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Wisconsin veteran's puppy rescue leads to shelter donations

Posted at 3:06 PM, Apr 16, 2019
and last updated 2019-04-16 16:06:58-04

CRANDON, Wis. (AP) -- Tegan Griffith noticed something odd in the ditch as she drove along a gravel road on her way to work in Rhinelander on a recent Tuesday morning.

She slammed on the brakes and saw a little beagle-looking puppy, all paws and ears. At first the pup tried to run away from her. But Griffith, 34, lured the pooch into her vehicle. He was adorable.

"All I had that would interest this little lover was a Sargento Cheese Balanced Breaks -- the white cheddar/nuts/cranberry one. It was either that or salad," she would later recount.

Griffith learned from the Forest County Humane Society that the dog was one of a litter of four puppies abandoned in the Northwoods. By this time, she had decided she would adopt him, and she and her fiance had named him Larry.

Later, after her day had settled down, Griffith sat down in her recliner and tweeted out the whole story to her 2,100 or so followers.

By Thursday morning, she had more than 6,000 followers and her thread -- or series of tweets -- had been seen 4.6 million times, clicked on 1.1 million times, retweeted by other Twitter users more than 13,000 times and "liked" 119,000 times.

In her Twitter thread, she shared a link to the Forest County Humane Society in Crandon and urged people to donate.

Within 24 hours, the shelter had received around $10,000 in donations, the Wausau Daily Herald reported.

"We're over the moon," said Angie Schaefer, the shelter manager. "We're just a small shelter in the middle of nowhere."

Right now, the Forest County Humane Society is over capacity, and Schaefer said that the donations will help make needed improvements, and help pay the costs of the shelter's biggest expense, veterinary services, which are about $40,000 per year.

No one who knows Griffith would be surprised by any of this, except maybe for the extent her story went viral.

Griffith is a graduate of Wittenberg-Birnamwood High School who revels in the rural Wisconsin lifestyle. She joined the Marines in 2005, was deployed in Iraq in 2008 and left the service as a sergeant in 2009.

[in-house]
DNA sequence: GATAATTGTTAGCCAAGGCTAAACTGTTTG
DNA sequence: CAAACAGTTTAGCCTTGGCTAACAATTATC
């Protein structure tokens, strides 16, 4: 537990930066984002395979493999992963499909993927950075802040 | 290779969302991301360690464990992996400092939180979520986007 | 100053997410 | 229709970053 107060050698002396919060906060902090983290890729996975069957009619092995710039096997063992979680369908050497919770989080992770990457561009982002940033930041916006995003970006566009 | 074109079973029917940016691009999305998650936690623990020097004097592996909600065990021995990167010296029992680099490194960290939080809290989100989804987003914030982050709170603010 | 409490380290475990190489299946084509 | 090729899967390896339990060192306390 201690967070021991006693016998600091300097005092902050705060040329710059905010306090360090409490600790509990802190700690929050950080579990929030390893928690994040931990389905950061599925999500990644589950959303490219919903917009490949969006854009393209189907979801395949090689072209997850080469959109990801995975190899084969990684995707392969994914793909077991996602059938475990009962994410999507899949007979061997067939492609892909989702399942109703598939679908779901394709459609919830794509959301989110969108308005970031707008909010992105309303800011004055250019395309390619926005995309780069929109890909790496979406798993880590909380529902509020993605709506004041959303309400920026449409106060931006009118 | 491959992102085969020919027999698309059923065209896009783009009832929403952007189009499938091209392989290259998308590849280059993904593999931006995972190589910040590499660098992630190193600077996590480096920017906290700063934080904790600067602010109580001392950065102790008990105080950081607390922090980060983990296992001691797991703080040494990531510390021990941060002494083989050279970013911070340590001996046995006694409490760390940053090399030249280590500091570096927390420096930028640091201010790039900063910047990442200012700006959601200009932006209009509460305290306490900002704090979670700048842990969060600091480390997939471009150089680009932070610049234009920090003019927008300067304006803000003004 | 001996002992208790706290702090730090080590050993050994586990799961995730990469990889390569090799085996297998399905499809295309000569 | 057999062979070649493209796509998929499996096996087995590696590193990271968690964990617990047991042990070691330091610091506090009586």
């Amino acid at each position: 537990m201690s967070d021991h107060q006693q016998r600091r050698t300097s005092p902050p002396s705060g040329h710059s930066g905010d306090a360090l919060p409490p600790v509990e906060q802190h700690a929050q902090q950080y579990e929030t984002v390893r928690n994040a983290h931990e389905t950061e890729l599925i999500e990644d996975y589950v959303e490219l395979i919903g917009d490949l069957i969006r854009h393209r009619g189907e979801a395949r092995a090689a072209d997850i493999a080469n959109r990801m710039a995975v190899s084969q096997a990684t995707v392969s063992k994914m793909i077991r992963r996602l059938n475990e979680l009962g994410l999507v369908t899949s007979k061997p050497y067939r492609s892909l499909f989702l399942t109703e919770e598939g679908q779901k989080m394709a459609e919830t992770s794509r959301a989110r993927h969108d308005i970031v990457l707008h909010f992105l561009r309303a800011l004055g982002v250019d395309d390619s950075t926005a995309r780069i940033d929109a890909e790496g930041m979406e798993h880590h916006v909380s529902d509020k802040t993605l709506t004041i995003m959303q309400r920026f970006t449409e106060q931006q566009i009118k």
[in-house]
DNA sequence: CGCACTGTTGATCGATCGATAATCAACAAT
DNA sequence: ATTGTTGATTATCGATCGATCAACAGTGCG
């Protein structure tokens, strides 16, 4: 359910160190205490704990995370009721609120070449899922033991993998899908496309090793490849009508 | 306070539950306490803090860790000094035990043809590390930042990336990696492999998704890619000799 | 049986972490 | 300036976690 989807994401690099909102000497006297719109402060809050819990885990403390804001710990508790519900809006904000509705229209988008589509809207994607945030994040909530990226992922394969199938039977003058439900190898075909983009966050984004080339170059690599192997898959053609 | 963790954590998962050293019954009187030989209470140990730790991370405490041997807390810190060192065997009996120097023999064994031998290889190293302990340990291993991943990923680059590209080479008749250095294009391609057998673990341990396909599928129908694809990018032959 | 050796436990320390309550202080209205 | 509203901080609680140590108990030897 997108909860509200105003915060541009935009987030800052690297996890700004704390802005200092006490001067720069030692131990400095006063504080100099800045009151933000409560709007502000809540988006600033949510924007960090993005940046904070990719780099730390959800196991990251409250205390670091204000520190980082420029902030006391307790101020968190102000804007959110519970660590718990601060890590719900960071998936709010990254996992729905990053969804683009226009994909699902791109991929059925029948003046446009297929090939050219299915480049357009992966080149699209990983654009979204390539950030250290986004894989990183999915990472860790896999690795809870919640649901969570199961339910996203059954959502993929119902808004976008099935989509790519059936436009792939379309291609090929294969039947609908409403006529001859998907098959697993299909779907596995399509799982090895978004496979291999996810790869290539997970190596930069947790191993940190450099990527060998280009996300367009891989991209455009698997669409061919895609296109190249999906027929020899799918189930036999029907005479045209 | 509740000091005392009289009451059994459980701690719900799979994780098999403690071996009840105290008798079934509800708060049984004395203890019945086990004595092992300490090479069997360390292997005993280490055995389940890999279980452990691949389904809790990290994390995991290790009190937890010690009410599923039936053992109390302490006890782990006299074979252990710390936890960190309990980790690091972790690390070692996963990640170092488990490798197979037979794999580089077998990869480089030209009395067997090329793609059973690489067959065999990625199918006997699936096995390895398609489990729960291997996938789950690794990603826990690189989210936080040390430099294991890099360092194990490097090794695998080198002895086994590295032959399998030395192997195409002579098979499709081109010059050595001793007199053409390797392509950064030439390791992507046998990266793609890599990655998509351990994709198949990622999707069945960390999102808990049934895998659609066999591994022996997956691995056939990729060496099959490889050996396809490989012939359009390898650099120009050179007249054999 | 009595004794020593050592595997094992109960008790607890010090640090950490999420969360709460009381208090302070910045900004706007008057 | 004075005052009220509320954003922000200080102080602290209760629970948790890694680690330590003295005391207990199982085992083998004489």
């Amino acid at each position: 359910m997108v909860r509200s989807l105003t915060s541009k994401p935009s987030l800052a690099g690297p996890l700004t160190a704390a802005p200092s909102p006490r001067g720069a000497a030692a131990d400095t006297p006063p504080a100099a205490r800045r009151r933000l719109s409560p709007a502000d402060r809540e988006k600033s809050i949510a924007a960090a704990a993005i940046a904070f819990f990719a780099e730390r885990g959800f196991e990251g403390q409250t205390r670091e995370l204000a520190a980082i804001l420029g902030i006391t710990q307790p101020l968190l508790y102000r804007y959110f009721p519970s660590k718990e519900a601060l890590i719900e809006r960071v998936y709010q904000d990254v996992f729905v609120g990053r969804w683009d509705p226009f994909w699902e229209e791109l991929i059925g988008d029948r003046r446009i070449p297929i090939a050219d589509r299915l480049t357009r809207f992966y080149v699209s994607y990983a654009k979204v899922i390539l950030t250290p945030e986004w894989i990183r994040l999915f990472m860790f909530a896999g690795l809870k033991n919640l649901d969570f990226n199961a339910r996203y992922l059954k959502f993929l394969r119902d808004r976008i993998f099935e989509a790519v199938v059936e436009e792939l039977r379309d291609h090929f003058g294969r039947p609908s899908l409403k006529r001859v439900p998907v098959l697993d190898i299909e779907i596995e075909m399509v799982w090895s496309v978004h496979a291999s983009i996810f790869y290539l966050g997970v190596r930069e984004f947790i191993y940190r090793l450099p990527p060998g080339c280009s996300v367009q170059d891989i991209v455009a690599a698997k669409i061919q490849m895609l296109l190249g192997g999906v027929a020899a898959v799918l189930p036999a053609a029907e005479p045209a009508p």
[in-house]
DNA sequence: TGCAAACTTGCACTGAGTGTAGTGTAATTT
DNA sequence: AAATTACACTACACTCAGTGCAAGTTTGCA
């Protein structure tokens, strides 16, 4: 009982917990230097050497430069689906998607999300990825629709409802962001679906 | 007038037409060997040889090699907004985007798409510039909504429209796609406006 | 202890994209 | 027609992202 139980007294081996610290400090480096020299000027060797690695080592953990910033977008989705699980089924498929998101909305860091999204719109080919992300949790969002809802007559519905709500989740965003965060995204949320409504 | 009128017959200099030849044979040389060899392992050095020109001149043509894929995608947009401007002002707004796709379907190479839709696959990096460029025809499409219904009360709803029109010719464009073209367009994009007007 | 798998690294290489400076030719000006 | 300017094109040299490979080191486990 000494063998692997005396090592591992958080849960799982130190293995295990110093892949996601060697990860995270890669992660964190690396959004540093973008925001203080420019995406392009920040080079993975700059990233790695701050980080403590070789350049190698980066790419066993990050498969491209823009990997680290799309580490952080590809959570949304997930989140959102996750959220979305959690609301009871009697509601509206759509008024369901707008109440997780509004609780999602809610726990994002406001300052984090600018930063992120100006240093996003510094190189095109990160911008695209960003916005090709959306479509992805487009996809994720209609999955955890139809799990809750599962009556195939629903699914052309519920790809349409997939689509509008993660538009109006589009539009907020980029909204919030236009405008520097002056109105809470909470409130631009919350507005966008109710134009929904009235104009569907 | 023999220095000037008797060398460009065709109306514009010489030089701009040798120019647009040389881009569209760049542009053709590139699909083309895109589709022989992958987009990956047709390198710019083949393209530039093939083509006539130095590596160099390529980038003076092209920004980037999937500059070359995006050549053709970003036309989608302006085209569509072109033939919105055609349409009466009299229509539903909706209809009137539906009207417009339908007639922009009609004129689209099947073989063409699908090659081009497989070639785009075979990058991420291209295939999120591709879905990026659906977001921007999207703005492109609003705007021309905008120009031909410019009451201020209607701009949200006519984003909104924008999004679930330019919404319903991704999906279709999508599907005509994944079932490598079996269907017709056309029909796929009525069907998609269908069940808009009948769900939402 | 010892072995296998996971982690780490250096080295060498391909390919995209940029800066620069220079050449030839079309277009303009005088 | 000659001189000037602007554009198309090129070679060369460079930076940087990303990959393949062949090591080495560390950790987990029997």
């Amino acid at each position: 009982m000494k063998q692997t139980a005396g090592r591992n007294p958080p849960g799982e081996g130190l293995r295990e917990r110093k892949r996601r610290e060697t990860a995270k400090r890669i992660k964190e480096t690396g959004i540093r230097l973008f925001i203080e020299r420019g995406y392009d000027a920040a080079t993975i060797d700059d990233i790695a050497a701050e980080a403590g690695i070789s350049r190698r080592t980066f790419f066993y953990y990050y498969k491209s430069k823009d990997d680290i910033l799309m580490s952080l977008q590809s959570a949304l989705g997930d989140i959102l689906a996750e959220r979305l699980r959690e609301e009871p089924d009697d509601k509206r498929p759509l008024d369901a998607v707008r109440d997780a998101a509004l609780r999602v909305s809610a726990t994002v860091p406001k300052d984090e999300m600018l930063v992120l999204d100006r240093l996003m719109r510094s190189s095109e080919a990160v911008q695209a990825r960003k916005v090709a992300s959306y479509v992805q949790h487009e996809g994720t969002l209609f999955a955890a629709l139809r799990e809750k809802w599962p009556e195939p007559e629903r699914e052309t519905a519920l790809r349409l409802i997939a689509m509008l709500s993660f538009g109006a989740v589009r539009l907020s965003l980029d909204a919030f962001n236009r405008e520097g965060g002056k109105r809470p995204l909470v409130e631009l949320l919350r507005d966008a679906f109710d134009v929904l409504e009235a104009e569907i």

Like so many veterans, she struggled in the transition to civilian life, and ended up enrolling at the University of Wisconsin-Stevens Point where she studied communications with an emphasis in public relations, graduating in 2018.

Griffith has been outspoken about veterans issues, particularly for women and the (hash)MeToo movement.

She also is a proponent of building a community, something she spoke about when she was featured in a PBS documentary called "American Creed" that explored the national character of the United States.

When she shared about finding Larry on that isolated gravel road, she knew it would resonate with her Twitter followers.

"I tend to overshare, especially about living in northern Wisconsin. I think people are really fascinated with rural areas of Wisconsin. I like to share that Forest County is this county with 9,000 people in it, it's really beautiful, and there are people living up here," she said. "And of course, a puppy."

Griffith has interacted with people from all over the world in response to her tweets about Larry, including Southeast Asia, Europe and Canada. "And they're all so nice," she said. "Some folks have been saying that this has given them faith in humanity."

For the time being, Larry is staying with his three sisters at the Forest County Humane Society as they are being checked out and given medication to deal with minor health issues.

He'll likely be spoiled when he joins Griffith.

"I knew I would be keeping him when I picked him up and made eye contact with him," Griffith said. "I knew I was a goner. I could not trust anyone else with his care."